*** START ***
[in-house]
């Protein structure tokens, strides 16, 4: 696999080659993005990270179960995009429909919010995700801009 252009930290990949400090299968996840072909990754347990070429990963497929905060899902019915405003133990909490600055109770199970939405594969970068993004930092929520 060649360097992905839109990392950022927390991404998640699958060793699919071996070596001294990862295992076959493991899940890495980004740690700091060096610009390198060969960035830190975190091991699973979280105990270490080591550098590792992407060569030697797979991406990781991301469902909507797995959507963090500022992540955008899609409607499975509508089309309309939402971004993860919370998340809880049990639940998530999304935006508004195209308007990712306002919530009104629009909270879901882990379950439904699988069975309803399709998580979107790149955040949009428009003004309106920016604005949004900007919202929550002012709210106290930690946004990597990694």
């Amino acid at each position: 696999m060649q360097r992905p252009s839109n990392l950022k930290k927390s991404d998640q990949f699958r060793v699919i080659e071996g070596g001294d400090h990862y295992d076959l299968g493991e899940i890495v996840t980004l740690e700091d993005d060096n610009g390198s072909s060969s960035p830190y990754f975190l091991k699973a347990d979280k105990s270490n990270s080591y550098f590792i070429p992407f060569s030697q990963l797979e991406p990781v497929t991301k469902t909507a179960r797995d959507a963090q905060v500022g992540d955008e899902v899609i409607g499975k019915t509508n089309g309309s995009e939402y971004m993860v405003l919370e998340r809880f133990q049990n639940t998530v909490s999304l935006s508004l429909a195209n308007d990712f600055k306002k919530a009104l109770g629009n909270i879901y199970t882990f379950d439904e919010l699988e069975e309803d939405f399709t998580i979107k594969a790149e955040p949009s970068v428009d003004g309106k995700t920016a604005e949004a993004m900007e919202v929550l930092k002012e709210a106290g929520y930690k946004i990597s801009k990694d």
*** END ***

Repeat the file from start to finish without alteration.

[in-house]
């Protein structure tokens, strides 16, 4: 696999080659993005990270179960995009429909919010995700801009 252009930290990949400090299968996840072909990754347990070429990963497929905060899902019915405003133990909490600055109770199970939405594969970068993004930092929520 060649360097992905839109990392950022927390991404998640699958060793699919071996070596001294990862295992076959493991899940890495980004740690700091060096610009390198060969960035830190975190091991699973979280105990270490080591550098590792992407060569030697797979991406990781991301469902909507797995959507963090500022992540955008899609409607499975509508089309309309939402971004993860919370998340809880049990639940998530999304935006508004195209308007990712306002919530009104629009909270879901882990379950439904699988069975309803399709998580979107790149955040949009428009003004309106920016604005949004900007919202929550002012709210106290930690946004990597990694």
């Amino acid at each position: 696999m060649q360097r992905p252009s839109n990392l950022k930290k927390s991404d998640q990949f699958r060793v699919i080659e071996g070596g001294d400090h990862y295992d076959l299968g493991e899940i890495v996840t980004l740690e700091d993005d060096n610009g390198s072909s060969s960035p830190y990754f975190l091991k699973a347990d979280k105990s270490n990270s080591y550098f590792i070429p992407f060569s030697q990963l797979e991406p990781v497929t991301k469902t909507a179960r797995d959507a963090q905060v500022g992540d955008e899902v899609i409607g499975k019915t509508n089309g309309s995009e939402y971004m993860v405003l919370e998340r809880f133990q049990n639940t998530v909490s999304l935006s508004l429909a195209n308007d990712f600055k306002k919530a009104l109770g629009n909270i879901y199970t882990f379950d439904e919010l699988e069975e309803d939405f399709t998580i979107k594969a790149e955040p949009s970068v428009d003004g309106k995700t920016a604005e949004a993004m900007e919202v929550l930092k002012e709210a106290g929520y930690k946004i990597s801009k990694d």